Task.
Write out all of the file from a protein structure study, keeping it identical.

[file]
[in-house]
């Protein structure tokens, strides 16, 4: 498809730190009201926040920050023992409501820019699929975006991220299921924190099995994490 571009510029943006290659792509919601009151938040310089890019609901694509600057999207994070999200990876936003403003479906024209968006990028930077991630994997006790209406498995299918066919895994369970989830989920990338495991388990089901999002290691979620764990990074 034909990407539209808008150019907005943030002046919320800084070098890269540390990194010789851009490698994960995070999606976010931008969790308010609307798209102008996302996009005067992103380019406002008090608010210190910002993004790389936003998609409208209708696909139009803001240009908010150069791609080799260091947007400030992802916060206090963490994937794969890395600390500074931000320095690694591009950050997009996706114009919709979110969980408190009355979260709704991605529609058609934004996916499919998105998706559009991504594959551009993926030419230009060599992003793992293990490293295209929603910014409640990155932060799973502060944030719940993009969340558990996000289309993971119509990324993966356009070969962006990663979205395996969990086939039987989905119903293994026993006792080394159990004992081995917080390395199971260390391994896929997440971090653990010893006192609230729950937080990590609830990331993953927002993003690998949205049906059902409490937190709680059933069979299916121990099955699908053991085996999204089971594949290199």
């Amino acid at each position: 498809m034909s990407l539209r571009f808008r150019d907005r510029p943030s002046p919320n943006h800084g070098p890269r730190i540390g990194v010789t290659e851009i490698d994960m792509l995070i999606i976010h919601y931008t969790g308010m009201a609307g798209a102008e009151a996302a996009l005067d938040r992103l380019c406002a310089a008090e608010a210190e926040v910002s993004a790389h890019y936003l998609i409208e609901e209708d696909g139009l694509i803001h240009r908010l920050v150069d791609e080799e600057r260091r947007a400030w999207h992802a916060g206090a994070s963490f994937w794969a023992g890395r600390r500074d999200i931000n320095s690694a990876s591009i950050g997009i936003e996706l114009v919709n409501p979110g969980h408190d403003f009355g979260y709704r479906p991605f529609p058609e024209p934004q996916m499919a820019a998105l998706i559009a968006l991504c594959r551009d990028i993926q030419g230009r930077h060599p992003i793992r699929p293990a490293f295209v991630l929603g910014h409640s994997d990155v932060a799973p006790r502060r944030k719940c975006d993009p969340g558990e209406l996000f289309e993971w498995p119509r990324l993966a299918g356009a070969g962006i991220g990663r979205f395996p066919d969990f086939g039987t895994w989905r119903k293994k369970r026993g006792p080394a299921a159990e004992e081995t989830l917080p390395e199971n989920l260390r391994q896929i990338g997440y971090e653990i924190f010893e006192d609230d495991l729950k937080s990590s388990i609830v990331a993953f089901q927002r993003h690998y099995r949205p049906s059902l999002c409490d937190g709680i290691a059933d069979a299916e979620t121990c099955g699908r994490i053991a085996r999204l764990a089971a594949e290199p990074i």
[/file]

[in-house]
């Protein structure tokens, strides 16, 4: 498809730190009201926040920050023992409501820019699929975006991220299921924190099995994490 571009510029943006290659792509919601009151938040310089890019609901694509600057999207994070999200990876936003403003479906024209968006990028930077991630994997006790209406498995299918066919895994369970989830989920990338495991388990089901999002290691979620764990990074 034909990407539209808008150019907005943030002046919320800084070098890269540390990194010789851009490698994960995070999606976010931008969790308010609307798209102008996302996009005067992103380019406002008090608010210190910002993004790389936003998609409208209708696909139009803001240009908010150069791609080799260091947007400030992802916060206090963490994937794969890395600390500074931000320095690694591009950050997009996706114009919709979110969980408190009355979260709704991605529609058609934004996916499919998105998706559009991504594959551009993926030419230009060599992003793992293990490293295209929603910014409640990155932060799973502060944030719940993009969340558990996000289309993971119509990324993966356009070969962006990663979205395996969990086939039987989905119903293994026993006792080394159990004992081995917080390395199971260390391994896929997440971090653990010893006192609230729950937080990590609830990331993953927002993003690998949205049906059902409490937190709680059933069979299916121990099955699908053991085996999204089971594949290199």
């Amino acid at each position: 498809m034909s990407l539209r571009f808008r150019d907005r510029p943030s002046p919320n943006h800084g070098p890269r730190i540390g990194v010789t290659e851009i490698d994960m792509l995070i999606i976010h919601y931008t969790g308010m009201a609307g798209a102008e009151a996302a996009l005067d938040r992103l380019c406002a310089a008090e608010a210190e926040v910002s993004a790389h890019y936003l998609i409208e609901e209708d696909g139009l694509i803001h240009r908010l920050v150069d791609e080799e600057r260091r947007a400030w999207h992802a916060g206090a994070s963490f994937w794969a023992g890395r600390r500074d999200i931000n320095s690694a990876s591009i950050g997009i936003e996706l114009v919709n409501p979110g969980h408190d403003f009355g979260y709704r479906p991605f529609p058609e024209p934004q996916m499919a820019a998105l998706i559009a968006l991504c594959r551009d990028i993926q030419g230009r930077h060599p992003i793992r699929p293990a490293f295209v991630l929603g910014h409640s994997d990155v932060a799973p006790r502060r944030k719940c975006d993009p969340g558990e209406l996000f289309e993971w498995p119509r990324l993966a299918g356009a070969g962006i991220g990663r979205f395996p066919d969990f086939g039987t895994w989905r119903k293994k369970r026993g006792p080394a299921a159990e004992e081995t989830l917080p390395e199971n989920l260390r391994q896929i990338g997440y971090e653990i924190f010893e006192d609230d495991l729950k937080s990590s388990i609830v990331a993953f089901q927002r993003h690998y099995r949205p049906s059902l999002c409490d937190g709680i290691a059933d069979a299916e979620t121990c099955g699908r994490i053991a085996r999204l764990a089971a594949e290199p990074i």